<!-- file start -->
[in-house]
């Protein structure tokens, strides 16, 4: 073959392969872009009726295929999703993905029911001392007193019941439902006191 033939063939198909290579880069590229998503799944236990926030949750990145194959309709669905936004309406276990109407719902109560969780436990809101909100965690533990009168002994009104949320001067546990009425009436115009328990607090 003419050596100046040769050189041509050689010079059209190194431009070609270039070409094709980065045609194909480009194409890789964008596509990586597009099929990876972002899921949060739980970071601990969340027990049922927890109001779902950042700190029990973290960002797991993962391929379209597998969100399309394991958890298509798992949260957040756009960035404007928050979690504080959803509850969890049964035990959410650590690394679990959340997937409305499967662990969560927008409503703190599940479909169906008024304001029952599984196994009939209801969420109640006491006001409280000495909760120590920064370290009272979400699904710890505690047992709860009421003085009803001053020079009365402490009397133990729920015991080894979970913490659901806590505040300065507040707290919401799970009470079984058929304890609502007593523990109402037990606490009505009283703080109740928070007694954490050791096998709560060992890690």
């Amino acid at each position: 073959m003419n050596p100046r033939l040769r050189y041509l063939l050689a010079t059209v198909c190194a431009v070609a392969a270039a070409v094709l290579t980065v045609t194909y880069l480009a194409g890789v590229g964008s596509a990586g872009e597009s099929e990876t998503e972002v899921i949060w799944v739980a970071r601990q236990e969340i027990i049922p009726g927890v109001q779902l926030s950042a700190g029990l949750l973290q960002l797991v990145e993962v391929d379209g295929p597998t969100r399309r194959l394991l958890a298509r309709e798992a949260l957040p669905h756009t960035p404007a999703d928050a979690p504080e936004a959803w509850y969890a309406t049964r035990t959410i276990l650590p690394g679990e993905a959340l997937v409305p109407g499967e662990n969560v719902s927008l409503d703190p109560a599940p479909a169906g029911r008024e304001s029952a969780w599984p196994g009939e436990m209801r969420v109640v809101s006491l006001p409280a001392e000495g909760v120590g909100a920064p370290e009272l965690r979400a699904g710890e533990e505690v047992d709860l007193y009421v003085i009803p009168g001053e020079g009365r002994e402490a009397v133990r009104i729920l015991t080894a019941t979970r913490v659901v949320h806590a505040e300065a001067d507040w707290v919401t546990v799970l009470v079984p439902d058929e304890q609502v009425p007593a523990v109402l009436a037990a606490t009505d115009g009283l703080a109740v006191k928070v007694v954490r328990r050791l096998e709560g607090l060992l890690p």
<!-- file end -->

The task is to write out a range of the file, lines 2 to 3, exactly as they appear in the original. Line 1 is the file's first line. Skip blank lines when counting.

């Protein structure tokens, strides 16, 4: 073959392969872009009726295929999703993905029911001392007193019941439902006191 033939063939198909290579880069590229998503799944236990926030949750990145194959309709669905936004309406276990109407719902109560969780436990809101909100965690533990009168002994009104949320001067546990009425009436115009328990607090 003419050596100046040769050189041509050689010079059209190194431009070609270039070409094709980065045609194909480009194409890789964008596509990586597009099929990876972002899921949060739980970071601990969340027990049922927890109001779902950042700190029990973290960002797991993962391929379209597998969100399309394991958890298509798992949260957040756009960035404007928050979690504080959803509850969890049964035990959410650590690394679990959340997937409305499967662990969560927008409503703190599940479909169906008024304001029952599984196994009939209801969420109640006491006001409280000495909760120590920064370290009272979400699904710890505690047992709860009421003085009803001053020079009365402490009397133990729920015991080894979970913490659901806590505040300065507040707290919401799970009470079984058929304890609502007593523990109402037990606490009505009283703080109740928070007694954490050791096998709560060992890690």
């Amino acid at each position: 073959m003419n050596p100046r033939l040769r050189y041509l063939l050689a010079t059209v198909c190194a431009v070609a392969a270039a070409v094709l290579t980065v045609t194909y880069l480009a194409g890789v590229g964008s596509a990586g872009e597009s099929e990876t998503e972002v899921i949060w799944v739980a970071r601990q236990e969340i027990i049922p009726g927890v109001q779902l926030s950042a700190g029990l949750l973290q960002l797991v990145e993962v391929d379209g295929p597998t969100r399309r194959l394991l958890a298509r309709e798992a949260l957040p669905h756009t960035p404007a999703d928050a979690p504080e936004a959803w509850y969890a309406t049964r035990t959410i276990l650590p690394g679990e993905a959340l997937v409305p109407g499967e662990n969560v719902s927008l409503d703190p109560a599940p479909a169906g029911r008024e304001s029952a969780w599984p196994g009939e436990m209801r969420v109640v809101s006491l006001p409280a001392e000495g909760v120590g909100a920064p370290e009272l965690r979400a699904g710890e533990e505690v047992d709860l007193y009421v003085i009803p009168g001053e020079g009365r002994e402490a009397v133990r009104i729920l015991t080894a019941t979970r913490v659901v949320h806590a505040e300065a001067d507040w707290v919401t546990v799970l009470v079984p439902d058929e304890q609502v009425p007593a523990v109402l009436a037990a606490t009505d115009g009283l703080a109740v006191k928070v007694v954490r328990r050791l096998e709560g607090l060992l890690p």